Introduction to Hiking in Korea & Japan
Korea and Japan are both mountainous countries, so although Sophia and I visit the region primarily to see family and friends, we recently made the effort to get out of the cities and into the mountains. I’m glad we did, because we did some great walks. Read on for more info, or go straight to a list of the walks.
Koreans are mad about hiking, particularly those in their late middle age and early old age it seems. So although I respect this enthusiasm, it does mean the most popular trails can be quite crowded with brightly coloured hikers wearing the latest gear, and covering up their faces to protect themselves from the sun, or perhaps the air pollution if it’s a city mountain (or maybe it’s just to freak me out). Nevertheless, the crowds thin out on the more difficult tracks, and some of the scenery looks like those idealised scenes depicted in Daoist paintings (so not that idealised after all). I’ve done just the one recent walk in Japan, but if I can find my pictures from over 20 years ago when I lived there, then I’ll have a couple more to share.
Gwaneumsa Track in Hallasan National Park, Jeju Island, South KoreaIn Autumn 2017 we walked in both Korea and Japan, including the spectacular Seoraksan National Park (replete with peak Autumn colours), and Hallasan National Park on the subtropical Island of Jeju, both in Korea; and we snuck in a walk in the far western reaches of Greater Tokyo while on a short trip to see friends and drink too much beer.
Finding Track Notes
When planning my walks I used information from bloggers, and my wife looked up some of the walks in Korea, so I can’t recommend any central resource. As I post the walks I’ll probably describe them in a bit more detail than some of my others, or else link to specific sites where you can find notes.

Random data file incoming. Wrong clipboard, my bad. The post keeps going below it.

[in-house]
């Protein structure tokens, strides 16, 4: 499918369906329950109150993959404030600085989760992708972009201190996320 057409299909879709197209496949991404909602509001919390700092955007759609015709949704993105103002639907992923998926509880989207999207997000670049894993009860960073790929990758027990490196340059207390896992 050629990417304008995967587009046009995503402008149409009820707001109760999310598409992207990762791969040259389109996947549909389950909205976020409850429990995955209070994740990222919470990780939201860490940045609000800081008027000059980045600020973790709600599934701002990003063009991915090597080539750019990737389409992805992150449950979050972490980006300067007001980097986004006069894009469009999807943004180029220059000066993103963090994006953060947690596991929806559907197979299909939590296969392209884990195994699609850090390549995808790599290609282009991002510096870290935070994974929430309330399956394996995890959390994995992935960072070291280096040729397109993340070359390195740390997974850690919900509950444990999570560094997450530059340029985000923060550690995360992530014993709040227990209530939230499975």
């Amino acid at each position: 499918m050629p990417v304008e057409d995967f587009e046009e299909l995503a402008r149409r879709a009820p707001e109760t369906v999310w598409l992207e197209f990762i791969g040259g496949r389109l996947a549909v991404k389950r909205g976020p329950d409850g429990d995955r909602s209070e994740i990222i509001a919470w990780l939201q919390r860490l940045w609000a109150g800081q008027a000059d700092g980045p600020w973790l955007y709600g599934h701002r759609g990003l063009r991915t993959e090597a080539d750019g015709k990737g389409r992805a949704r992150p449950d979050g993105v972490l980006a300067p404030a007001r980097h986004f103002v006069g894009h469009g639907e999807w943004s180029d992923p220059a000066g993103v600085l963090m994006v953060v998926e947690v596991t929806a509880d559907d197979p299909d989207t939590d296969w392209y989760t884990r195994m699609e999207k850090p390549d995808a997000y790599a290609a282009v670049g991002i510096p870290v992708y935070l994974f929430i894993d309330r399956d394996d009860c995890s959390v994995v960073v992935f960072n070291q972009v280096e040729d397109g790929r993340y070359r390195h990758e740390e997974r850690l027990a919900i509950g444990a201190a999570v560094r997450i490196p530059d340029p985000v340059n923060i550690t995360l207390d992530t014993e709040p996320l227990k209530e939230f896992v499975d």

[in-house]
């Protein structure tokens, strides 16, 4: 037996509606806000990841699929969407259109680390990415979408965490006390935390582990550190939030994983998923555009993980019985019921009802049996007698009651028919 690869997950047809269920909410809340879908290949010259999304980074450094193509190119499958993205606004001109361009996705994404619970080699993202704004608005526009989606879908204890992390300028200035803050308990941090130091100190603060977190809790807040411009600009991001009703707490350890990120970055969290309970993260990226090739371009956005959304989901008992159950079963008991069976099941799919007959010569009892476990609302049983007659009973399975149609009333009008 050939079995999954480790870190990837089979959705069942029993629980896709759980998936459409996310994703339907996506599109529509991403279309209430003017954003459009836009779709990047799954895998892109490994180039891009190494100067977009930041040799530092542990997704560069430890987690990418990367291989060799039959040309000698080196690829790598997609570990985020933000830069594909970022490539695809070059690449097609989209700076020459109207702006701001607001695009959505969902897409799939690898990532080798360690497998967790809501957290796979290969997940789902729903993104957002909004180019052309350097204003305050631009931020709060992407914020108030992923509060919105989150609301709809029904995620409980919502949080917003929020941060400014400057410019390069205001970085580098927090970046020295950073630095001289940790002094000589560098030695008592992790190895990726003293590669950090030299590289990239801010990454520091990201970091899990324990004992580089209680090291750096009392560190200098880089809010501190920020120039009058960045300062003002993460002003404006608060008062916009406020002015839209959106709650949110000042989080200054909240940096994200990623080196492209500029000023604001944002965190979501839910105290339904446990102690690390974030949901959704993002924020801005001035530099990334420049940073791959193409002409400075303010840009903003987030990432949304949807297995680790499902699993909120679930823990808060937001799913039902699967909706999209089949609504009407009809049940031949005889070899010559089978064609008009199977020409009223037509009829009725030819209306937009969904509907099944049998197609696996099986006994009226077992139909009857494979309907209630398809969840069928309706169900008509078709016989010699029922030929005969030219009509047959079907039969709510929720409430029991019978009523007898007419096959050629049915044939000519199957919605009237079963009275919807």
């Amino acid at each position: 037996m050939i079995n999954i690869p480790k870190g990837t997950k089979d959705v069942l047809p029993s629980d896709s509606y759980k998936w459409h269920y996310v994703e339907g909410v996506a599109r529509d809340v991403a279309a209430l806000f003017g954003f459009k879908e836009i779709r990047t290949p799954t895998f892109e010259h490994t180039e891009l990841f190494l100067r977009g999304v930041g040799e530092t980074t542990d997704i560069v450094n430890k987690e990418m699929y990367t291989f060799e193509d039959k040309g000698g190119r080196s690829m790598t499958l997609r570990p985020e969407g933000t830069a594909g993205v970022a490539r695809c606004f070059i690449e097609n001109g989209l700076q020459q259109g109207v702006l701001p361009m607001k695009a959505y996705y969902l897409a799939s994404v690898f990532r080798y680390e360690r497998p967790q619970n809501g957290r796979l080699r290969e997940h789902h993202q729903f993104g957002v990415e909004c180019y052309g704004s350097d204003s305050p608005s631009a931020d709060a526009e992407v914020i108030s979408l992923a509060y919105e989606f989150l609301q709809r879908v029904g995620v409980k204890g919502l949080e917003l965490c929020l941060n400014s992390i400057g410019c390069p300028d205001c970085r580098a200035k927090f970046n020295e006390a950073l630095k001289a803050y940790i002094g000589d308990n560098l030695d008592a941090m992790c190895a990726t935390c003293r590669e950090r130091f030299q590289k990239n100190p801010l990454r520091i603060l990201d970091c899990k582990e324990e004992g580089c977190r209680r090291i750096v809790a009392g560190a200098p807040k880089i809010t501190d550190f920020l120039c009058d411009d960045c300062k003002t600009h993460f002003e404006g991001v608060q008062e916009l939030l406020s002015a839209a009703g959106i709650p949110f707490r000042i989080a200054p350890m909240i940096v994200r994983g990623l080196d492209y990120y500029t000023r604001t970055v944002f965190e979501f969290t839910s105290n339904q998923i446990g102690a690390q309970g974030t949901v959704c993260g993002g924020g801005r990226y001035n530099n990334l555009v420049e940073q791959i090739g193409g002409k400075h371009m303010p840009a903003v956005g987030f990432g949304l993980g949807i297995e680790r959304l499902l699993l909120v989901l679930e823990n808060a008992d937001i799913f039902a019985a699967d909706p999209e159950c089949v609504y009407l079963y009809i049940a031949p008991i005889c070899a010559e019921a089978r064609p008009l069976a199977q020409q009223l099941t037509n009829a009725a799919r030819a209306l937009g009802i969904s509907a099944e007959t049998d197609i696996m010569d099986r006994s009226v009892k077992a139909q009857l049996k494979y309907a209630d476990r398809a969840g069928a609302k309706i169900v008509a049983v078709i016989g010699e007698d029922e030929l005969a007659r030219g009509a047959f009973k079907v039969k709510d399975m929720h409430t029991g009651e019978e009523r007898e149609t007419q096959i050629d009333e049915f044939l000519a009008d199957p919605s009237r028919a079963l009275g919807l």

The Weather in Far East Asia
The weather in most of the Far East ranges from hot, oppressively humid summers, often with a wet season, to frigid and dry winters; so you’d better be prepared for the conditions when you walk. The summers can be very hazy, limiting the views, and there can be lot of snow in winter, so spring and autumn are probably the best times for hiking, (and you can get bonus spring flowers and autumn colours during those times of course).
The Walks in Korea & Japan
You can browse through a list of the walks I’ve posted on so far…
Seoraksan National Park is reputed to be the most beautiful part of South Korea, and with good reason. I was lucky to time my first trip to the park with peak Autumn colours, so I got the full experience. Despite having walked for hours already, the scenery in the latter third of the walk was so fantastic that I bounded down the mountain like a manic mountain goat, feeling no tiredness due to the scenery-fuelled adrenaline in my system. Keep wading through my many photos to see this section, and also a few photos at the end of the Buddhist temple Sinheungsa. (more…)